IGNITING CRITICAL AND CREATIVE THINKING

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It’s Snow Much Fun To Make Crystal Snowflakes!

 
 
 

Hello everyone!  I’m linking up with some of my blogging buddies for a Snow Much Fun Blog Hop, so I thought I’d do a post about snowflakes.  What can be more fun than snowflakes?

I love teaching about anything having to do with snow.  I guess part of the reason I enjoy it so much is because as a child growing up in Florida it NEVER snowed. I wanted to see snow so badly.  When we moved to Montgomery, Alabama, I saw light snow flurries a couple of times, but it wasn’t until my junior year in college, that I saw real snow.  I was so excited.  I built my first snowman, and some friends and I got trays from the dining hall and had a blast sitting on them and sliding down hills on campus.

In honor of all things snowy, I thought I’d share with you how to make crystal snowflakes.  Kids love to make these, and besides that, they’re quick and easy to make in the classroom, and they require very few ingredients.  So let’s get started!

 
 
 

You will need:

a wide mouthed glass jar
Borax crystals – you can find these in the laundry section of the grocery story
white pipe cleaners
scissors
string
a pencil or wooden dowel
measuring cup
measuring spoon
blue food coloring (optional)
boiling pan
water
wooden spoon
 

Procedure:

Step 1: Cut your pipe cleaner into three equal pieces.  Connect them by overlapping and twisting them in the center.  Don’t worry if they’re not exactly perfect, because they’re not always perfect in nature!  Attach a string to the tip of one of the arms. Tie the string to a wooden dowel or pencil.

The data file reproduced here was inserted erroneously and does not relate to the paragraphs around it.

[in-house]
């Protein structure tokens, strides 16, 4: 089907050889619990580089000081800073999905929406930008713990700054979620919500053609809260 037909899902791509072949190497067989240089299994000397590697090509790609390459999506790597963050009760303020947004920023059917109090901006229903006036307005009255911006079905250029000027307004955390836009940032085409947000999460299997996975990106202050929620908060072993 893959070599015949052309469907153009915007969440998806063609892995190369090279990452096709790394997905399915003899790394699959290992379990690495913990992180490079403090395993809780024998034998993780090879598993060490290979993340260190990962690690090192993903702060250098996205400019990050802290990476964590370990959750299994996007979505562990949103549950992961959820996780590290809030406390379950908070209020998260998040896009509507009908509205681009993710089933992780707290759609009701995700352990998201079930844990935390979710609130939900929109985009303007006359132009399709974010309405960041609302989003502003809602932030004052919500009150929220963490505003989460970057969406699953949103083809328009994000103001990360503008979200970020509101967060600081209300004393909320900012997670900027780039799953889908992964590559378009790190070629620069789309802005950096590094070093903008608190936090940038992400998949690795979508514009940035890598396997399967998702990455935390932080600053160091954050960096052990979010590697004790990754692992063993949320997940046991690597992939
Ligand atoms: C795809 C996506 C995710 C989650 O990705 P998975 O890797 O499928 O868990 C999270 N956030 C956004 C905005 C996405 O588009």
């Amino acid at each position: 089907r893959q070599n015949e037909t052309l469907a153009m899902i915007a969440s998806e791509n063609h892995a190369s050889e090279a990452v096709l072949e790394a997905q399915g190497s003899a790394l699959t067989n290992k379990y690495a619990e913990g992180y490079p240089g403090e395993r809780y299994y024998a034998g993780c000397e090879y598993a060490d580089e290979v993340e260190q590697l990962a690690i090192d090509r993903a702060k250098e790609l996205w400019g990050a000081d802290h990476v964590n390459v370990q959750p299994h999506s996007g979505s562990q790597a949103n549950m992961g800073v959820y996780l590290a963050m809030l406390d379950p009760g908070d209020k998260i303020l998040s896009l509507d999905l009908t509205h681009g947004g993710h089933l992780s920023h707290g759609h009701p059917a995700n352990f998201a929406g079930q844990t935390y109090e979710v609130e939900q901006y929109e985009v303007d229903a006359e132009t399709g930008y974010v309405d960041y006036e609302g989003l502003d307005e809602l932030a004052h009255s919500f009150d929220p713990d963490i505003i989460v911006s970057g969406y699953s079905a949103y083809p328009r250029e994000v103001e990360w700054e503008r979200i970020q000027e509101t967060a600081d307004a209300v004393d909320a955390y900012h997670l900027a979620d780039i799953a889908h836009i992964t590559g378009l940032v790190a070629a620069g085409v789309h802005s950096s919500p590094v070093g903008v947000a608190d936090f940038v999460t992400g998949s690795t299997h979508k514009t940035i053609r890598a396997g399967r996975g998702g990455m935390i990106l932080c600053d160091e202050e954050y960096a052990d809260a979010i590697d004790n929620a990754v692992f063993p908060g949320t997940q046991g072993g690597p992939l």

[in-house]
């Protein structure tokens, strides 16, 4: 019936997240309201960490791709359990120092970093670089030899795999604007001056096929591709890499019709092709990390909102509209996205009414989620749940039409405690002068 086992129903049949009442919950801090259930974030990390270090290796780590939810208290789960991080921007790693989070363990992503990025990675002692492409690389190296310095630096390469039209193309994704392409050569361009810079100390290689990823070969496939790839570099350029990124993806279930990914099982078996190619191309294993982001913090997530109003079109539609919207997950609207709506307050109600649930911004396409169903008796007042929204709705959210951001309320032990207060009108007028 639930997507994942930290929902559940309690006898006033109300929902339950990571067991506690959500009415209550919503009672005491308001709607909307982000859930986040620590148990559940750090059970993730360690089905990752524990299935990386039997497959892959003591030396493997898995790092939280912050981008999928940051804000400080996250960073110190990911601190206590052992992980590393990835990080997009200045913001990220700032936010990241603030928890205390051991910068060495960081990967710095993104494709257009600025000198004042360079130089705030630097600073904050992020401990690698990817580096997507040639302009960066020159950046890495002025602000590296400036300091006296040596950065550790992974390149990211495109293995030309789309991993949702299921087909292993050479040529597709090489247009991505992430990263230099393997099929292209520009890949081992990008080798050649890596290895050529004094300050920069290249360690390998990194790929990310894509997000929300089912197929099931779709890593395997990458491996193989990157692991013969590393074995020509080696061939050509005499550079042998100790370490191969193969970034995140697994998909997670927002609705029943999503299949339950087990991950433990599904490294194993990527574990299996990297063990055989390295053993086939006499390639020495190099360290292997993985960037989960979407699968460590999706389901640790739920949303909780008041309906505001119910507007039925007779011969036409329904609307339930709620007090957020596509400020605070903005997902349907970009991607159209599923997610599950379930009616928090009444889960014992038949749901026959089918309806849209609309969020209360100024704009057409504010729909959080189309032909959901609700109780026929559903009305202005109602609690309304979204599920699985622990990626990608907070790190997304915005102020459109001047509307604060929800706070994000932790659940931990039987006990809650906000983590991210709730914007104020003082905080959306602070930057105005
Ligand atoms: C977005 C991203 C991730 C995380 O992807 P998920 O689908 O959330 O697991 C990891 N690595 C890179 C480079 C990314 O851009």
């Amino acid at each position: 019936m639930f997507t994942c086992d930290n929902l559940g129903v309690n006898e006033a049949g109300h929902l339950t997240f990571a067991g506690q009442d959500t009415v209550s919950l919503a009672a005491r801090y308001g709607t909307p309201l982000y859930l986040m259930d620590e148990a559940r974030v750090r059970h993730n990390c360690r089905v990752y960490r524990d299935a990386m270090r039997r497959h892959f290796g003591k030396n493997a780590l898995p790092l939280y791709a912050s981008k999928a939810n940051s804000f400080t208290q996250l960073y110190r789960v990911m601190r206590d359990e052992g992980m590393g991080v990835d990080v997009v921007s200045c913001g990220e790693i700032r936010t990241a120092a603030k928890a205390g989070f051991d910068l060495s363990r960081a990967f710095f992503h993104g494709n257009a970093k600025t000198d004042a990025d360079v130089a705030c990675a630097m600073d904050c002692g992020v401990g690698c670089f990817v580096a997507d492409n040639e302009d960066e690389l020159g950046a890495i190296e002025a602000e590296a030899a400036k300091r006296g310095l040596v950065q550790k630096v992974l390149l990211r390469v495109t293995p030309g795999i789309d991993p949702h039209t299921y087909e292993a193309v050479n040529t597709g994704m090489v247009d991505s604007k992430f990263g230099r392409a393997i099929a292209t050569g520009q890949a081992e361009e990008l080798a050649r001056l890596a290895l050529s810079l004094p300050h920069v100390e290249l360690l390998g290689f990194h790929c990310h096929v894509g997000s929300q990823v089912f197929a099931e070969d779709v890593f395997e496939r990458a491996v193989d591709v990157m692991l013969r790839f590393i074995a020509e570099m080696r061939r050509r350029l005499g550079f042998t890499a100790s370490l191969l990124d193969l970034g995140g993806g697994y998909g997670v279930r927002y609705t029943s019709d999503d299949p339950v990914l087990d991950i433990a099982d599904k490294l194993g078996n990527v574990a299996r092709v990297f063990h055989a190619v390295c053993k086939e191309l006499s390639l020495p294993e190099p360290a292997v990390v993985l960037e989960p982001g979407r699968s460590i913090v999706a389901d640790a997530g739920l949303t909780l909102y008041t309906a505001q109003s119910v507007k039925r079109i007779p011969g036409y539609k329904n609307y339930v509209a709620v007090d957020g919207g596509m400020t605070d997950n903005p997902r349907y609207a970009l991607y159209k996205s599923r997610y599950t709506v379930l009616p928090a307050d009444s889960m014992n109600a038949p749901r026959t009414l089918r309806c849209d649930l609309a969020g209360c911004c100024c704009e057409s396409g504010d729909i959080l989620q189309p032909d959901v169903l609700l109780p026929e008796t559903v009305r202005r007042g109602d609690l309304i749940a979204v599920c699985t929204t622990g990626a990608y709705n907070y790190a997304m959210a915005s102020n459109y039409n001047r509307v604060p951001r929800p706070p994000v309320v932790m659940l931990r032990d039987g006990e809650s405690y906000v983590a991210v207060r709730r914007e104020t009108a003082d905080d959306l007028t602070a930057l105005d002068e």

Step 2:  Boil enough water to fill the jar.  Next, pour 2-3 cups of boiling water into your jar.  The amount of water you use will depend on the size of your jar.   Add 3 tablespoons of Borax per cup of boiling water.  Add one tablespoon at a time and stir to dissolve the Borax with each tablespoon you add.  You can also add one drop of blue food coloring to each cup of water.
 
Step 3:  Hang the snowflake in the middle of the jar.  The pencil will rest across the top of the jar.  You can turn the pencil to adjust the length of the string.  You need to make sure the snowflake is fully covered by the Borax solution, but you do not want your snowflake to touch the sides or bottom of the jar!  If you do this experiment first thing in the morning, your crystal snowflakes will have formed by the end of the school day.  If you do it in the afternoon, leave your snowflake in the Borax solution overnight.  You will be surprised by a beautiful crystal snowflake the next morning!
 
 
Of course, while snowflakes are fun to make.  It’s important that we teach the students how snowflakes are formed in nature.  I have a fun FREE  PowerPoint that your students will love! It is written in simple language even first graders can understand.
 
Just click on the image to download your free copy!
The Birth of a Snowflake
 
That’s all I have to share with you today!  Your next stop is  Emily Nolan at Munchkins Inc.
Click on her button below to go to her post!
 
Munchkins Inc
 
 
Enjoy the hop! I hope you have Snow Much Fun!

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Hi! I’m Susan, a Southern gal who loves sweet tea, Fixer Upper and creating educational resources. I am passionate about student engagement and academic growth. My goal is to share fresh resources and ideas that will engage your students and ignite creative and critical thinking.

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Find Me on TpT

Hi! I’m Susan, a Southern gal who loves sweet tea, Fixer Upper and creating educational resources. I am passionate about student engagement and academic growth. My goal is to share fresh resources and ideas that will engage your students and ignite creative and critical thinking.

Find Me on TpT

What are you looking for?

Sign up for my newsletter

Lightbulb Moments